For a minute, forget about the Giza plateau or the Great Pyramid, and picture Thebes, capital of the New Kingdom on the middle of the Egyptian Nile. The year is 1363 BCE. It’s autumn. The sun hangs high on the fresh stonework of Luxor Temple. The harvesters cut wheat and barley out in the kemet fields, the gleaners gather their leavings. Market stalls at the city entrances sell leeks, cabbages, figs, melons and pomegranates. From shores and boats, people wave at one another, and shoals of perch, catfish and eels weave through cattails and bulrushes. In scriptoriums, workers carefully copy the hieroglyphics of the Book of the Dead onto papyri and linen to be sold to the families of the bereaved, perhaps with unbroken solemnity, and more likely taking frequent breaks to engage in jokes and horseplay.
This is the Eighteenth Dynasty, Ancient Egypt’s boom time. They control the lands of Israel and Palestine, they’ve forged partnerships with former enemies, and southward along the Nile from the Mediterranean come lapis lazuli from the mountains of Afghanistan, pottery from the Island of Crete, and fragrant cypress wood from the land of Canaan. Dock workers unload goods from ships, nervous merchants figure their profit margins, and little kids are told to be wary of crocodiles as they head out to the river to swim and look for frogs.
In the temple, king Amenhotep III, perhaps the greatest builder of all of Ancient Egypt’s leaders, is looking at a carving that will later be famous in world history. Amenhotep has his hands on his hips and is nodding in satisfaction. The carving shows his mother with the God Mutemwia, and describes, in lurid detail, how the two copulated to produce Amenhotep himself. The carving and captions please the king, who believes now that posterity will see him as the creator deity, the direct son of a god – a Jesus Christ of the middle Nile.
Outside, though, no one really cares. The pharaohs, after all, have always had big stone things being built for them. For the median citizen of the Egyptian capital, there are courtiers to dispatch, investments to consider, furrows to dig, sandals to fix, gossipy stories to exchange, gifts to buy, and dinners to prepare. Of course, when the jubilee comes – this is the festival in which the king parades as a god, with lavish costuming and buildings commissioned for the occasion – when the jubilee comes, everyone will go out to see it. And as we learned in the previous episode, Ancient Egyptians weren’t some mercantile secular society – they had strong convictions about the afterlife and made offerings to their ancestors. But their relationship to their king was not merely one of thoughtless idolization. Their literature, as you’ll see shortly, proves it.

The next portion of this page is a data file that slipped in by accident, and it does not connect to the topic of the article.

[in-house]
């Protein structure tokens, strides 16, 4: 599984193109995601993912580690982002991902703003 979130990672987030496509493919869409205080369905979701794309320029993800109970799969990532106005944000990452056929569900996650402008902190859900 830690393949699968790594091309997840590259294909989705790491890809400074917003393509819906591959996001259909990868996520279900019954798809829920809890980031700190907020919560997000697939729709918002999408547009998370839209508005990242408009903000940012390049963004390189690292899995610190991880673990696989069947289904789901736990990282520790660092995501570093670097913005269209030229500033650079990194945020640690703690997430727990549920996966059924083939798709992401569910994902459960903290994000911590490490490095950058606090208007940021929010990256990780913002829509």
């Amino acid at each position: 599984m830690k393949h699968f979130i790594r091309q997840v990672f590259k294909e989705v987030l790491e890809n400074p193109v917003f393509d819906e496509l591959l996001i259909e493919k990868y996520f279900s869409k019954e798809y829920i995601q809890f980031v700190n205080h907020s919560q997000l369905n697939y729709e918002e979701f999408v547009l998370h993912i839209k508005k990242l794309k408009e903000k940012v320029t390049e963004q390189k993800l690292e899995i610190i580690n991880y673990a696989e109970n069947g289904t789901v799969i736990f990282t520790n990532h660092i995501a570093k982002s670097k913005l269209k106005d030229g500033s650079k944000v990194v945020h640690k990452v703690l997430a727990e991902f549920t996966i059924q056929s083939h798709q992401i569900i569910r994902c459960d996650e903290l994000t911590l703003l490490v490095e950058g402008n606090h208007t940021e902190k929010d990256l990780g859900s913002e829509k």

The theme of this episode is its title – “Beneath the Obelisks,” and, as the name perhaps implies, we’re going to try and figure out what Ancient Egyptians thought about their kings. We will see that they were often reverent, but also resentful, and critical, and even capable of astute legalistic analysis. If poor egomaniacal Amenhotep III, while looking at the umpteenth statue of himself that he’d commissioned, knew that nearby, some papyrus scribbling genius was penning something that would undermine all autocracy, he’d probably have been upset. He might have even had a trace of self consciousness about the fact that he’d just paid someone to create a stone carving of his own mother having sex. Oops.
The vast bulk of what we’ve inherited from Ancient Egypt is a sort of stream of consciousness fantasy world – masterfully carved in stone and gold – of a very small group of leaders, many the products of brother-sister marriages, and even generations of these. To resist the kinds of messy generalizations I was talking about earlier, it’s important to remember that almost all of what we know about the culture and statecraft of Ancient Egypt comes from the tombs and stonework of their privileged 1%.
I think that because the monuments of Ancient Egypt are so unique, we’re conditioned to picture the nation’s entire history as a bunch of sweaty, bronzed laborers trawling blocks through the dust while a stoic strongman wearing a headdress and artificial beard nods in approval. In fact, excepting relatively isolated incidences of conscripted labor, the population was not just bowing and scraping at the base of the Great Pyramid. There were coups and assassinations, divisions of power, and an increasingly steady influx of foreigners. And the kingdom was large. Even to the first cataract, the Egyptian Nile is over seven hundred miles long, and the Nile Delta two hundred miles from east to west at its widest. Regional powers and cultures lay beyond the shadows of pharaohs and pyramids and colossi, and were far less subject to the deifications and delusions of the kings.